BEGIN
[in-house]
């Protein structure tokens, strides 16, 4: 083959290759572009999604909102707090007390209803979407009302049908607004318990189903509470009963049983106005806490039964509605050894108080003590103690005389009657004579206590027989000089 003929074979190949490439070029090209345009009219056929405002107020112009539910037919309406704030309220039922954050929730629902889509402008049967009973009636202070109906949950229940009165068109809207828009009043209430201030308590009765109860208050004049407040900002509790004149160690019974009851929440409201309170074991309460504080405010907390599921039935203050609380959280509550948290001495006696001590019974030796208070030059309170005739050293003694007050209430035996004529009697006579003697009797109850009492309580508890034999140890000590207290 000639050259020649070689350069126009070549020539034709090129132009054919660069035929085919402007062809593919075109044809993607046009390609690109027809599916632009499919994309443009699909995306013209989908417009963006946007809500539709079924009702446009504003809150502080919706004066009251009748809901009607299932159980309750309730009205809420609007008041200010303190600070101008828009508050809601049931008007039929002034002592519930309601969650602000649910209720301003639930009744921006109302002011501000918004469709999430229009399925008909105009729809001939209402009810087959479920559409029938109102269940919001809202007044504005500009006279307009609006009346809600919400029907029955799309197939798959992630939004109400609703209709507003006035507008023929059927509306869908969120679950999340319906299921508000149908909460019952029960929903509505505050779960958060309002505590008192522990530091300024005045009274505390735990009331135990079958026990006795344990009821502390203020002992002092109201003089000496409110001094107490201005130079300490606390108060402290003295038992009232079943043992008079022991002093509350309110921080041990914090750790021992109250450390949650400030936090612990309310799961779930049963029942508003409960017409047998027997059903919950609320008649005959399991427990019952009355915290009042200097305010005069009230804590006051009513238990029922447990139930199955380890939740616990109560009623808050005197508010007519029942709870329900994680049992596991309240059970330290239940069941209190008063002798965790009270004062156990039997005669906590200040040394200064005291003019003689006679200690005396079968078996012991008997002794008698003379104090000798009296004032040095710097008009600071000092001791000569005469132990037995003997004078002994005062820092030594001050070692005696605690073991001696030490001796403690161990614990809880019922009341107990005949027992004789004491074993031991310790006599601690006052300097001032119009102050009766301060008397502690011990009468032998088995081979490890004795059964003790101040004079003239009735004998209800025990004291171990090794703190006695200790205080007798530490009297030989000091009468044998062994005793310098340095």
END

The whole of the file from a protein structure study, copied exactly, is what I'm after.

[in-house]
């Protein structure tokens, strides 16, 4: 083959290759572009999604909102707090007390209803979407009302049908607004318990189903509470009963049983106005806490039964509605050894108080003590103690005389009657004579206590027989000089 003929074979190949490439070029090209345009009219056929405002107020112009539910037919309406704030309220039922954050929730629902889509402008049967009973009636202070109906949950229940009165068109809207828009009043209430201030308590009765109860208050004049407040900002509790004149160690019974009851929440409201309170074991309460504080405010907390599921039935203050609380959280509550948290001495006696001590019974030796208070030059309170005739050293003694007050209430035996004529009697006579003697009797109850009492309580508890034999140890000590207290 000639050259020649070689350069126009070549020539034709090129132009054919660069035929085919402007062809593919075109044809993607046009390609690109027809599916632009499919994309443009699909995306013209989908417009963006946007809500539709079924009702446009504003809150502080919706004066009251009748809901009607299932159980309750309730009205809420609007008041200010303190600070101008828009508050809601049931008007039929002034002592519930309601969650602000649910209720301003639930009744921006109302002011501000918004469709999430229009399925008909105009729809001939209402009810087959479920559409029938109102269940919001809202007044504005500009006279307009609006009346809600919400029907029955799309197939798959992630939004109400609703209709507003006035507008023929059927509306869908969120679950999340319906299921508000149908909460019952029960929903509505505050779960958060309002505590008192522990530091300024005045009274505390735990009331135990079958026990006795344990009821502390203020002992002092109201003089000496409110001094107490201005130079300490606390108060402290003295038992009232079943043992008079022991002093509350309110921080041990914090750790021992109250450390949650400030936090612990309310799961779930049963029942508003409960017409047998027997059903919950609320008649005959399991427990019952009355915290009042200097305010005069009230804590006051009513238990029922447990139930199955380890939740616990109560009623808050005197508010007519029942709870329900994680049992596991309240059970330290239940069941209190008063002798965790009270004062156990039997005669906590200040040394200064005291003019003689006679200690005396079968078996012991008997002794008698003379104090000798009296004032040095710097008009600071000092001791000569005469132990037995003997004078002994005062820092030594001050070692005696605690073991001696030490001796403690161990614990809880019922009341107990005949027992004789004491074993031991310790006599601690006052300097001032119009102050009766301060008397502690011990009468032998088995081979490890004795059964003790101040004079003239009735004998209800025990004291171990090794703190006695200790205080007798530490009297030989000091009468044998062994005793310098340095």